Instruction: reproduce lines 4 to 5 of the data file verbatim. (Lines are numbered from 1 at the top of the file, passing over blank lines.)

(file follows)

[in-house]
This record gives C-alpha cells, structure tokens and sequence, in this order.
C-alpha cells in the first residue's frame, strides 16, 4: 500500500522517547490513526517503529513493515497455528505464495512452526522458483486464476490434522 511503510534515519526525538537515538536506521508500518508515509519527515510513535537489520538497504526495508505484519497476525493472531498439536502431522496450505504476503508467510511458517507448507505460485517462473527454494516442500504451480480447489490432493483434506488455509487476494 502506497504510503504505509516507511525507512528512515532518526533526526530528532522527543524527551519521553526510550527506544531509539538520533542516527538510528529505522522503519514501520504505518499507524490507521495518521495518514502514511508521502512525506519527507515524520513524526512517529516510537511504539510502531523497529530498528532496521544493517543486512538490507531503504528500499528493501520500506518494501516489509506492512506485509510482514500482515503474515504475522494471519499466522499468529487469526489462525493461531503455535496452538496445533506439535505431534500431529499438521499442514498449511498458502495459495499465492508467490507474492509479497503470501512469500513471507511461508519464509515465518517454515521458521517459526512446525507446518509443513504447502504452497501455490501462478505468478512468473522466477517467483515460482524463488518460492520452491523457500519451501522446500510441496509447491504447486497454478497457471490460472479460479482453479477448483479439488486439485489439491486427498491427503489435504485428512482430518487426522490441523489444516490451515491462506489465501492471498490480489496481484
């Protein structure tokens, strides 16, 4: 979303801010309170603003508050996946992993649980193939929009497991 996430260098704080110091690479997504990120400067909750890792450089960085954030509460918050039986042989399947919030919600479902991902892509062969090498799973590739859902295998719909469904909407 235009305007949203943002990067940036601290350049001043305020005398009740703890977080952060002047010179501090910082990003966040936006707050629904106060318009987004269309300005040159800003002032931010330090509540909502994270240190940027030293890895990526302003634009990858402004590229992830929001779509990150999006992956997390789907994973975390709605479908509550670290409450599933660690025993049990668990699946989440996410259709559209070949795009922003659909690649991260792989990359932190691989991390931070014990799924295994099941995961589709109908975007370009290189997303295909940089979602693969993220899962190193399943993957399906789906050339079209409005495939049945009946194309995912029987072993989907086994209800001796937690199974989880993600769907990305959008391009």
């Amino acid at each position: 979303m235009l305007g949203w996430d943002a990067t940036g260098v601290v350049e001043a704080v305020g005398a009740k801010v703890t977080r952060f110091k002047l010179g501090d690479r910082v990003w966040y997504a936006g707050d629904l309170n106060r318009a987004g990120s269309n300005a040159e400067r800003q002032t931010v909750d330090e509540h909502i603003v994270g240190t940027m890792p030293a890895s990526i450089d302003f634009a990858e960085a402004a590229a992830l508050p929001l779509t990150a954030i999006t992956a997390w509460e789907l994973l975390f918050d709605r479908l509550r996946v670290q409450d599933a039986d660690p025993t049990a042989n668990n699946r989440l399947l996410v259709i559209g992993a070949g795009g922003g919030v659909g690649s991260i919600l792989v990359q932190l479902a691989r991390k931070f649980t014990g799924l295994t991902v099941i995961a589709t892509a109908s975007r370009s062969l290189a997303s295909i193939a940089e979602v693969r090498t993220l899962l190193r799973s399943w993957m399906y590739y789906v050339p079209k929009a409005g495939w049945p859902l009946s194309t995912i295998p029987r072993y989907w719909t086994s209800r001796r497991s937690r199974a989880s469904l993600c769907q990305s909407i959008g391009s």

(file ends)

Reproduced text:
């Protein structure tokens, strides 16, 4: 979303801010309170603003508050996946992993649980193939929009497991 996430260098704080110091690479997504990120400067909750890792450089960085954030509460918050039986042989399947919030919600479902991902892509062969090498799973590739859902295998719909469904909407 235009305007949203943002990067940036601290350049001043305020005398009740703890977080952060002047010179501090910082990003966040936006707050629904106060318009987004269309300005040159800003002032931010330090509540909502994270240190940027030293890895990526302003634009990858402004590229992830929001779509990150999006992956997390789907994973975390709605479908509550670290409450599933660690025993049990668990699946989440996410259709559209070949795009922003659909690649991260792989990359932190691989991390931070014990799924295994099941995961589709109908975007370009290189997303295909940089979602693969993220899962190193399943993957399906789906050339079209409005495939049945009946194309995912029987072993989907086994209800001796937690199974989880993600769907990305959008391009």
């Amino acid at each position: 979303m235009l305007g949203w996430d943002a990067t940036g260098v601290v350049e001043a704080v305020g005398a009740k801010v703890t977080r952060f110091k002047l010179g501090d690479r910082v990003w966040y997504a936006g707050d629904l309170n106060r318009a987004g990120s269309n300005a040159e400067r800003q002032t931010v909750d330090e509540h909502i603003v994270g240190t940027m890792p030293a890895s990526i450089d302003f634009a990858e960085a402004a590229a992830l508050p929001l779509t990150a954030i999006t992956a997390w509460e789907l994973l975390f918050d709605r479908l509550r996946v670290q409450d599933a039986d660690p025993t049990a042989n668990n699946r989440l399947l996410v259709i559209g992993a070949g795009g922003g919030v659909g690649s991260i919600l792989v990359q932190l479902a691989r991390k931070f649980t014990g799924l295994t991902v099941i995961a589709t892509a109908s975007r370009s062969l290189a997303s295909i193939a940089e979602v693969r090498t993220l899962l190193r799973s399943w993957m399906y590739y789906v050339p079209k929009a409005g495939w049945p859902l009946s194309t995912i295998p029987r072993y989907w719909t086994s209800r001796r497991s937690r199974a989880s469904l993600c769907q990305s909407i959008g391009s």